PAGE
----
Next time you run into someone who minimizes the problems with Obamacare, I want you to introduce them to Fay. She’s a reasonably healthy 60 year old grandmother living in Fayette County, Illinois and earns about 450% of the federal poverty level ($53,460) working for a small employer that does not provide her with health insurance. Right now, if she wants the second lowest silver plan in her area, she needs to pay 28% of her pre-tax income in order to get it — $1,247 per month. Fay just doesn’t have that kind of money and thus lives in fear of medical bankruptcy should something go wrong.
Fay is imaginary, so your introduction will need to be metaphorical. But lots of people like her exist throughout the United States. In one third of the rating areas covered by the federal individual health insurance Exchanges, a 60-year old earning about 450% of the federal poverty level ($53,460) would need to pay at least 20% of their pre-tax income in order to pay for a typical Obamacare health insurance policy. Indeed, in over 70% of the rating areas for which policies are sold on healthcare.gov, the second lowest silver plan would cost at least 15% of a person like Fay’s income. To calibrate these facts, recognize that Congress wrote a law that basically says that someone earning just a bit less that Fay, say $47,400, should pay no more than about 10% of their income to purchase the same policy.
It’s clearly going to get worse. If premiums go up about 20%, which is a pretty conservative estimate for 2018, over 50% of the rating areas will feature health insurance premiums that bust the 20% barrier for people like Fay. And in 91% of the rating areas, people like Fay will be paying over 15% of their pre-tax income if they want health insurance on the Exchanges. And it’s not lavish health insurance either. These policies often have deductibles over $3,500 and out-of-pocket limits over $5,000. That, my friends, is crazy.
Moreover, it’s not just people of ages and incomes highly similar to Fay. There are a lot people who are going to find that the individual health insurance market has, for all practical purposes, collapsed, even as various pundits cheerfully point to the low number of areas in which it has not done so literally.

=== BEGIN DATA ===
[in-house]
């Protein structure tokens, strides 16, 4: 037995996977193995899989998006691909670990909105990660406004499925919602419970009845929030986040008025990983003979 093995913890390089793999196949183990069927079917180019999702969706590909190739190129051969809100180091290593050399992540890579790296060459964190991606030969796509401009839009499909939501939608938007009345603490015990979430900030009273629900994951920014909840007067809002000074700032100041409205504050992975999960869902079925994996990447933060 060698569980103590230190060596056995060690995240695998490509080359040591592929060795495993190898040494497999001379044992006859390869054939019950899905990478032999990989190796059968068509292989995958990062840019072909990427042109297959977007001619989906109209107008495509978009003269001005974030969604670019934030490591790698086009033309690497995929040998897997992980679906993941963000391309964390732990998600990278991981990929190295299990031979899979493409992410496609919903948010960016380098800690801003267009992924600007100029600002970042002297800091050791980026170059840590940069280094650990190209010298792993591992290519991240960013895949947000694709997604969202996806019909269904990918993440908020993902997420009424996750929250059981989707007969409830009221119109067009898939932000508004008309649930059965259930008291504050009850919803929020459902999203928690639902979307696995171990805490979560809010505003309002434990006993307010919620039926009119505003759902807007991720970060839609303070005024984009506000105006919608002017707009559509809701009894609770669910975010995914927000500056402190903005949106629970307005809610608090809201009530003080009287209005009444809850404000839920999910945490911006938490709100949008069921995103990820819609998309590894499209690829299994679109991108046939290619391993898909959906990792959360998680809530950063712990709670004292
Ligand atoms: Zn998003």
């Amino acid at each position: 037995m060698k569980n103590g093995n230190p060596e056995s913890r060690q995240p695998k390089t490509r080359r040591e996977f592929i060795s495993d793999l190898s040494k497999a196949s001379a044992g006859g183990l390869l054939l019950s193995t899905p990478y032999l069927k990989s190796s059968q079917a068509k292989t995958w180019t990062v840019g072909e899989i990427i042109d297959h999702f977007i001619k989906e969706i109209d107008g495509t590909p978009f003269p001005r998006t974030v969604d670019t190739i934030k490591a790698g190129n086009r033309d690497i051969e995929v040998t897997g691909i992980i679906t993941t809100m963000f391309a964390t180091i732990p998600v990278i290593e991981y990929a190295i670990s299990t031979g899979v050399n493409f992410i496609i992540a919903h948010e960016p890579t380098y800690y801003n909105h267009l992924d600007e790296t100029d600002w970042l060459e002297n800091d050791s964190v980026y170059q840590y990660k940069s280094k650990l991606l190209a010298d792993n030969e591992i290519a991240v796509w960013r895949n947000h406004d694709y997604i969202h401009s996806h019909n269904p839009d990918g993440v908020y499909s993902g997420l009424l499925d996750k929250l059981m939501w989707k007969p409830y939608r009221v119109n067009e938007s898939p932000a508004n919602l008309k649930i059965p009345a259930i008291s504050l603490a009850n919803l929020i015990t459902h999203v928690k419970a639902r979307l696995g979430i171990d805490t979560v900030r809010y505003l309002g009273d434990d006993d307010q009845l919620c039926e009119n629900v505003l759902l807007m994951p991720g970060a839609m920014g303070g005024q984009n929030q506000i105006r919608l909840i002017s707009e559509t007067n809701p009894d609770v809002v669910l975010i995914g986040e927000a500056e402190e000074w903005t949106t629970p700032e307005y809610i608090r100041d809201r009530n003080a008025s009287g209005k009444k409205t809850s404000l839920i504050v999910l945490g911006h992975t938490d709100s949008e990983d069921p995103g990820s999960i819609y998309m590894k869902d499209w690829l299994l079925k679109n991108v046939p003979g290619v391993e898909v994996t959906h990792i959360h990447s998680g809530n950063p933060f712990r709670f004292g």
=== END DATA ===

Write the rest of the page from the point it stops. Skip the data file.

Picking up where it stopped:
Let me draw another example from the middle class: Humphrey, a 50 year old from Key Largo, Florida earning a decent 500% of the federal poverty level ($59,400) per year as a self-employed termite exterminator. Humphrey will be deemed too wealthy to qualify for any Obamacare subsidies. He is going to pay the full gross premium, which is $853 per month — over 17% of his pre-tax income. That’s almost twice what he would pay if he killed fewer termites and earned about $48,000 instead.
Again, Humphrey (imaginary) is not alone. In 8% of the studied rating areas, those people are going to need to pay at least 15% of their pre-tax incomes in order to buy a typical Obamacare health insurance policy. Maybe 8% is below your concern threshold. But next year, Humphrey will have more company. If gross premiums go up on average by 20%, about 27% of the studied rating areas will require 50 year olds like him to pay at least 15% of their pre-tax income if they want health insurance. Again, the idea at the time of Obamacare’s enactment was that people shouldn’t have to spend more than 10% of their income on health insurance.
It didn’t used to be this way. Remember those halcyon days of 2014 when ACA proponents were boasting of how much lower than alleged expectations exchange premiums had come in. If we’d run a similar analysis back then, here’s what we would have found. In fewer than 2% of the rating areas would our 60 year old Fay earning 450% of the applicable federal poverty level have to pay at least 20% of their pre-tax income for a typical policy. And there’d be no rating area anywhere on the federal Exchanges where our 50 year old Humphrey earning 500% of the federal poverty level would have to pay 15% of their pre-tax income for a policy. In fact, there’d only be 7% of areas in which they’d have to pay more than 10%. In most of the nation, the idea that people shouldn’t have to pay more than 10% of their income to get decent health insurance was arguably in force. These statistics show that the world of Obamacare in 2017 and 2018 is an entirely different animal than it was back in 2014 when things started out.